Argentina’s central bank sees 2011 GDP growth exceeding 6.5%

May 1, 2011 - 0:0

BUENOS AIRES (Dow Jones)--The Central Bank of Argentina said Friday it expects the economy to expand more than 6.5% this year on the back of strong domestic demand.

“For 2011 an expansion in (economic) activity superior to 6.5% is expected and an unemployment rate close to the lowest levels of the last 20 years,” the central bank said in its second-quarter inflation report.
In March, Central Bank President Mercedes Marco del Pont said that 6% was “the floor” for expected gross domestic product growth this year.
Economic growth pushed the unemployment rate down to 7.3% at the end of 2010, and the government expects it to fall to around 6.6% by the end of this year.
Argentina’s economy is experiencing a boom thanks to elevated levels of consumer and government spending as well as strong demand for its exports.
Argentina is the world leader in soymeal and soyoil exports, and ranks No. 2 in corn exports and third in soybeans. It is also a major exporter of automobiles and auto parts in Latin America, most of which are shipped to neighboring Brazil.
During the first quarter, Argentina posted a trade surplus of $1.79 billion, down from $1.98 billion in the same period last year.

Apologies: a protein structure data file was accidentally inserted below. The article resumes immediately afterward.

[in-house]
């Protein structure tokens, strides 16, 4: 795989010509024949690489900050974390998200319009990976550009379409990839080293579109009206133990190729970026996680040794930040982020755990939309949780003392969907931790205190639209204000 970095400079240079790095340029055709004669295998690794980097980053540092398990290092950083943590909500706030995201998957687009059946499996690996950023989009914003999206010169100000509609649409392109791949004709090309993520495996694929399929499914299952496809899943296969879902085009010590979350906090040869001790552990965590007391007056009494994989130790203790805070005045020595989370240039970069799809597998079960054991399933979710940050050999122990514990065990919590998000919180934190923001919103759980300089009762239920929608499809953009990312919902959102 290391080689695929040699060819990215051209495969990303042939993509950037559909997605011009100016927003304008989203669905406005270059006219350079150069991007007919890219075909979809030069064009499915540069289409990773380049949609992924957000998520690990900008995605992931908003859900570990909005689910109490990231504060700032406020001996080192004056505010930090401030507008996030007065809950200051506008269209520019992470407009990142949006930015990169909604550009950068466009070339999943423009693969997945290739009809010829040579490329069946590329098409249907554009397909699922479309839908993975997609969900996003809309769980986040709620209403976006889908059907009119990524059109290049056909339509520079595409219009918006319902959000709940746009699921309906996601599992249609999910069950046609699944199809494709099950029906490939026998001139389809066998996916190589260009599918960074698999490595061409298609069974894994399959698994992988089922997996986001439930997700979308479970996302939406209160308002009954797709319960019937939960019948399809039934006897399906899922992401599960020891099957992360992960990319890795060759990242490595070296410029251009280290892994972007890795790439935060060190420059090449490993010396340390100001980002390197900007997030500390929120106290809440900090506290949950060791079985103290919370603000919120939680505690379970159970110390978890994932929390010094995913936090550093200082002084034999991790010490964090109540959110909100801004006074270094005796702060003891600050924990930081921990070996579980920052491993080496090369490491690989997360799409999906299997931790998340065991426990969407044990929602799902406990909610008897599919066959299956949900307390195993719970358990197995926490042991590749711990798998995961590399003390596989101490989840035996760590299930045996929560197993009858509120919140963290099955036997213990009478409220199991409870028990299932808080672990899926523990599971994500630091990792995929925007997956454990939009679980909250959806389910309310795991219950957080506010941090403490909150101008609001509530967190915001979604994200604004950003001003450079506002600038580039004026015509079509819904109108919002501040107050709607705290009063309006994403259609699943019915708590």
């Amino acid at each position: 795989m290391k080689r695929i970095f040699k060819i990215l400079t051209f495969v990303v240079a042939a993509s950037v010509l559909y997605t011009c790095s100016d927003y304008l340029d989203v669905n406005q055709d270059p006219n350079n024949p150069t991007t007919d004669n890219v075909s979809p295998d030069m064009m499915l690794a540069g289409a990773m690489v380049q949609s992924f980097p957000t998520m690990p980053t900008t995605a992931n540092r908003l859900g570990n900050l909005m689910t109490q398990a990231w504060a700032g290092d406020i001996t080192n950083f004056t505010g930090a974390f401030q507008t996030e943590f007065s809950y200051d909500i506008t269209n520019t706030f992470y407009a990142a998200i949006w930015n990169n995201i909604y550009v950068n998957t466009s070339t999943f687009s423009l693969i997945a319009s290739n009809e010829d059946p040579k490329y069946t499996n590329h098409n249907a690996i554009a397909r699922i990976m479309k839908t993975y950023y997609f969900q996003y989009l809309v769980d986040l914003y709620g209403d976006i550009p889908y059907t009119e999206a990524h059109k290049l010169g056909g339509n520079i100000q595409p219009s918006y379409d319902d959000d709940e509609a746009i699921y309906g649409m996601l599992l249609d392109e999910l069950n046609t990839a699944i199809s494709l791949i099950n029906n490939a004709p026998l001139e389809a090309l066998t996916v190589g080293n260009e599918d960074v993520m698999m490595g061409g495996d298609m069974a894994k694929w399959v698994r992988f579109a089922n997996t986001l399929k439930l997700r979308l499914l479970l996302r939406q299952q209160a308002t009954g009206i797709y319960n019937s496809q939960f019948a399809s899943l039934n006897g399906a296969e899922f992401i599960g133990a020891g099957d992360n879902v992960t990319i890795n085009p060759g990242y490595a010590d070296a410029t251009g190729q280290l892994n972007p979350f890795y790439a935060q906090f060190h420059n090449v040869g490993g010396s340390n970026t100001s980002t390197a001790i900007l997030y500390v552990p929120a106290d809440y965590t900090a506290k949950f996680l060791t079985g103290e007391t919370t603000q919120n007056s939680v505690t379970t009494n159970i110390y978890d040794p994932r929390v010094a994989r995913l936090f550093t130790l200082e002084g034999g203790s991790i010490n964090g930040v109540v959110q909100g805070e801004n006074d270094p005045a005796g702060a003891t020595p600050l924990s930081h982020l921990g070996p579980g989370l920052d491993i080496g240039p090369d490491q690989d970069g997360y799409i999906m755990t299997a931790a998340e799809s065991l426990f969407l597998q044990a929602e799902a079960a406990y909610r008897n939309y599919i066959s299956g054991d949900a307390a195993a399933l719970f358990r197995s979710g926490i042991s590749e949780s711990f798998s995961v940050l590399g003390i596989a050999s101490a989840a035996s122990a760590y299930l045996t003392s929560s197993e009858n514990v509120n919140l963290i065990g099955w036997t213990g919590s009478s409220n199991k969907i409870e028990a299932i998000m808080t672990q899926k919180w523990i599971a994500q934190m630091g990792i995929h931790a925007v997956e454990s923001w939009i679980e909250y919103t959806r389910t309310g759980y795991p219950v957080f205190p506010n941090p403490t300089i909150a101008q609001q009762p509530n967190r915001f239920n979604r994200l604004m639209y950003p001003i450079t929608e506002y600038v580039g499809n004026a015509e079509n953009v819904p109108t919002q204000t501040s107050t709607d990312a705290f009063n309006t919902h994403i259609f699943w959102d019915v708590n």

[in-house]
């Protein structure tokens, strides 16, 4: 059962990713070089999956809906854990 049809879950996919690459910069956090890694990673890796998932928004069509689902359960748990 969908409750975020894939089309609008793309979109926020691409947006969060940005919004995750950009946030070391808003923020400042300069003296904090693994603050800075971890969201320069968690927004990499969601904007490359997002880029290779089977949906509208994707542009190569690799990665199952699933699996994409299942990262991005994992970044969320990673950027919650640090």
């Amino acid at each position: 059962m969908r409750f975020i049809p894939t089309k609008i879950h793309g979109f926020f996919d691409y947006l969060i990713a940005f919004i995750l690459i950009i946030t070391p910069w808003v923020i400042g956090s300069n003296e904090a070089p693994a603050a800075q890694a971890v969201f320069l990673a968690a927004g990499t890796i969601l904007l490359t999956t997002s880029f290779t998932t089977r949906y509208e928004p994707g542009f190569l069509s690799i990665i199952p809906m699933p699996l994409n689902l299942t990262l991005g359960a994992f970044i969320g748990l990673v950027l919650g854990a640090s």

In its report, the central bank cut its outlook for the full-year trade surplus to about $9 billion, from $10 billion, owing to demand for imported capital goods and fuels.
Argentina posted a trade surplus of $12.06 billion last year, down from $16.89 billion in 2009 and $12.56 billion in 2008.
The administration of President Cristina Fernandez has stepped up its efforts in recent months to stem imports by expanding the list of goods that require a nonautomatic import license, as well as slapping antidumping duties on a number of Chinese products.
At the same time, the government has prodded foreign companies doing business in Argentina to source more of their inputs locally or increase exports to offset their imports.
The central bank said consumer prices should remain stable in the coming months in the absence of negative “shocks” to food supplies.
The government’s heavily criticized national statistics agency, Indec, put annual inflation at just 9.7% at the end of March. However, most private sector economists say inflation is running at over 20% as an overheated economy puts upward pressure on consumer prices.